Stage four: Depression. Frustration and bargaining are really just extensions of denial, in that the first three stages are all attempts to avoid the consequences of unpleasant surprise. They are all attempts to avoid having to adjust one's previous understanding of the world to match a new reality. Reality, however, is notoriously unwilling to bend to our whims. Ultimately the denial strategies all fail, and when they do, the person must confront those elements of the new reality which are unpleasant. Some level of sadness, up to and including full-blown depression, results.
Stage five: Acceptance. Not only are humans predictable, they are also amazingly adaptable. Eventually, the person gets used to the new reality. The sadness fades too, permitting them to focus on how to make the most of the time they have left.
Scale and Speed
Those five stages play out at different speeds depending on the severity of the original surprise. The scale at which the stages occur-whether the pattern includes all five stages, fully developed, or just hits the highlights-depends mainly on whether the surprise was good or bad.
An unpleasant surprise of low severity, such as the cops pulling you over for speeding, passes quickly, but the stages still occur. Denial: "But I wasn't speeding, officer!" Frustration: subverted into quiet gestures like a clenched jaw or hands death-gripping the steering wheel. Bargaining: "Can't you just let me off with a warning? I promise I'll be more careful!" Depression: "Dang it! This is my second ticket this year. They're going to raise my rates!" Acceptance: you drive on, much more careful to watch your speed.
A major unpleasant surprise, like discovering a spouse's infidelity, may take months or even years to reach acceptance.
Pleasant surprises often skip the intermediate stages. After all, it's a lot easier to adjust one's understanding of the world in the face of good news. For example, why would anyone experience anger, bargaining, or depression upon realizing that they've won the lottery? But denial is still there, even if it is reduced to a few initial moments of suspecting a mistake-"No, I must have misread the numbers. Maybe this is last week's ticket."-and carefully confirming the truth before claiming your prize.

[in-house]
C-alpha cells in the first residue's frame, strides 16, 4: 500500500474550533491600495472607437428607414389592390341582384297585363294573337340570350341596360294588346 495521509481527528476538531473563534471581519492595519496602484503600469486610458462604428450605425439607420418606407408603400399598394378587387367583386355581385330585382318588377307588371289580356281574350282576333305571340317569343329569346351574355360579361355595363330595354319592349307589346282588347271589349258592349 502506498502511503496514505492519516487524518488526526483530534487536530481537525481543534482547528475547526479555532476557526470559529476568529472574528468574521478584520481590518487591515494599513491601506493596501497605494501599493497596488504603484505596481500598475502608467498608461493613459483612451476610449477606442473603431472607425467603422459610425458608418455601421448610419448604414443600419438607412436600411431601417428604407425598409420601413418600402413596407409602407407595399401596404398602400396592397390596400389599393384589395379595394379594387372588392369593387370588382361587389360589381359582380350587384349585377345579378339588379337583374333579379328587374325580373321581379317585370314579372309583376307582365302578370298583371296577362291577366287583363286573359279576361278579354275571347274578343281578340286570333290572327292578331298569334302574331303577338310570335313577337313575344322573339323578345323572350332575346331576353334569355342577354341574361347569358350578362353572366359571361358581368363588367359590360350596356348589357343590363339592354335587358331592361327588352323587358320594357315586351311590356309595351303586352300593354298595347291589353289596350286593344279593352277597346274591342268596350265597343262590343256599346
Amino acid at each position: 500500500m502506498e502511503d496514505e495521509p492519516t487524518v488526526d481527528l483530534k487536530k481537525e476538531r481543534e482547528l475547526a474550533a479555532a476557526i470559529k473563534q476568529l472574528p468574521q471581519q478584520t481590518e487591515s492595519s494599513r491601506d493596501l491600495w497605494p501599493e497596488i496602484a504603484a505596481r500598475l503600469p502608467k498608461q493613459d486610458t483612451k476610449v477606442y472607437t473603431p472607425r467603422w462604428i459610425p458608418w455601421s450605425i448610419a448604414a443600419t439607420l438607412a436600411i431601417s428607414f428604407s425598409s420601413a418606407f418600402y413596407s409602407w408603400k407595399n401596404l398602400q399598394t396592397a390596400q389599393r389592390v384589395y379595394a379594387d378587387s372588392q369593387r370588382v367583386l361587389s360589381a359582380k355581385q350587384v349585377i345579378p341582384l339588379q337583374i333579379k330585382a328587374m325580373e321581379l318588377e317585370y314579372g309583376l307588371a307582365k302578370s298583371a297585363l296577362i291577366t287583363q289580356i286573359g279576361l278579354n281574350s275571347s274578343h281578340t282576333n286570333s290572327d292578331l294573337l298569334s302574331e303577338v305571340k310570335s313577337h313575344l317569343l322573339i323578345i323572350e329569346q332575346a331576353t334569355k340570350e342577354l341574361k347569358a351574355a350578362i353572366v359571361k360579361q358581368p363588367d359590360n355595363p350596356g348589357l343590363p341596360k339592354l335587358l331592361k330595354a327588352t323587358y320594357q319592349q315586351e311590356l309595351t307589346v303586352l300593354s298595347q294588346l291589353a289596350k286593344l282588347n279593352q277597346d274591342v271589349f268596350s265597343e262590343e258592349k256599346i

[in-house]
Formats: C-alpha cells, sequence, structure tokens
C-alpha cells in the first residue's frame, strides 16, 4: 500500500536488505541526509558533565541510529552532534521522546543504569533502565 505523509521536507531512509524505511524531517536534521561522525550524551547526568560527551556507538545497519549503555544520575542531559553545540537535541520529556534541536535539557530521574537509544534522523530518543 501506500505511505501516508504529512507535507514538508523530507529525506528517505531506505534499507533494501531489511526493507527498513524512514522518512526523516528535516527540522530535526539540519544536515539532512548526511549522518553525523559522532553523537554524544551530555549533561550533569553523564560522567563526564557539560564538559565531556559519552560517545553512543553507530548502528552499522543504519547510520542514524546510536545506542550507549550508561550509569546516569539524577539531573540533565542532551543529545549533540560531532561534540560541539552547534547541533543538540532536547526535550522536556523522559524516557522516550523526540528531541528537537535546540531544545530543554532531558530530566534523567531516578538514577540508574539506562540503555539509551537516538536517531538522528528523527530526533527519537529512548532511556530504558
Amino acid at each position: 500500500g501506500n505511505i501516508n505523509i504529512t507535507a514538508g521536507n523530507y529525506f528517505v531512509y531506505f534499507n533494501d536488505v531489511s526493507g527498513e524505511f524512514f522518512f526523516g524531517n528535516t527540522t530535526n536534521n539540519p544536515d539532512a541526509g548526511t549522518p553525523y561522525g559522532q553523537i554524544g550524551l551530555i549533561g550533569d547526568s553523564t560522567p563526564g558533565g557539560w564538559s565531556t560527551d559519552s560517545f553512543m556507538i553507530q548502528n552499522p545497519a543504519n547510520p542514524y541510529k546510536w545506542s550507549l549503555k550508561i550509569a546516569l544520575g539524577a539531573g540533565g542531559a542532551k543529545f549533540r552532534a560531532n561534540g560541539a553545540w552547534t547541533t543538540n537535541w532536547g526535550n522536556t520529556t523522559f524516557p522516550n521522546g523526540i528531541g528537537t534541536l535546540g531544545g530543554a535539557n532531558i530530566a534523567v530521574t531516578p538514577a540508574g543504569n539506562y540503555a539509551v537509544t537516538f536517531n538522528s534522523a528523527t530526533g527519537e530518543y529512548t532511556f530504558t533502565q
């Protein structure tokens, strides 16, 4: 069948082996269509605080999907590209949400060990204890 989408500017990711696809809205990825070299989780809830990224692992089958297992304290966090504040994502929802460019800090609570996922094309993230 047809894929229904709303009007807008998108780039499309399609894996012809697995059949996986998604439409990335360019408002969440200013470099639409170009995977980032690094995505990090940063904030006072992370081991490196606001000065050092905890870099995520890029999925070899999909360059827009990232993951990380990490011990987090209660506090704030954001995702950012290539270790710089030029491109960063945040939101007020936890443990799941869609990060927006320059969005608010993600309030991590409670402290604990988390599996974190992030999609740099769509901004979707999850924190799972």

But big or small, fully realized or partial, the core pattern is the same, and is bookended with denial and acceptance. That's just how human beings react to surprises. That's why this model works so well as a template for figuring out how your characters will react when surprised.
Keep the duration and intensity of those stages proportional to the gravity of the surprise. Skip stages that don't make sense-bargaining is usually dispensable when confronting a character with an unpleasant surprise that is obviously true, like a car accident or a house fire. Feel free to rearrange stages two, three, and four; frustration and its surface expressions often take time to manifest. But learn the five stages of surprise, because they are the key to creating believable emotional responses.
Jason Black is a freelance book editor who actively blogs about character development. He recently appeared as a book doctor at the PNWA Summer Writers Conference. To learn more about Jason, visit his website at www.PlotToPunctuation.com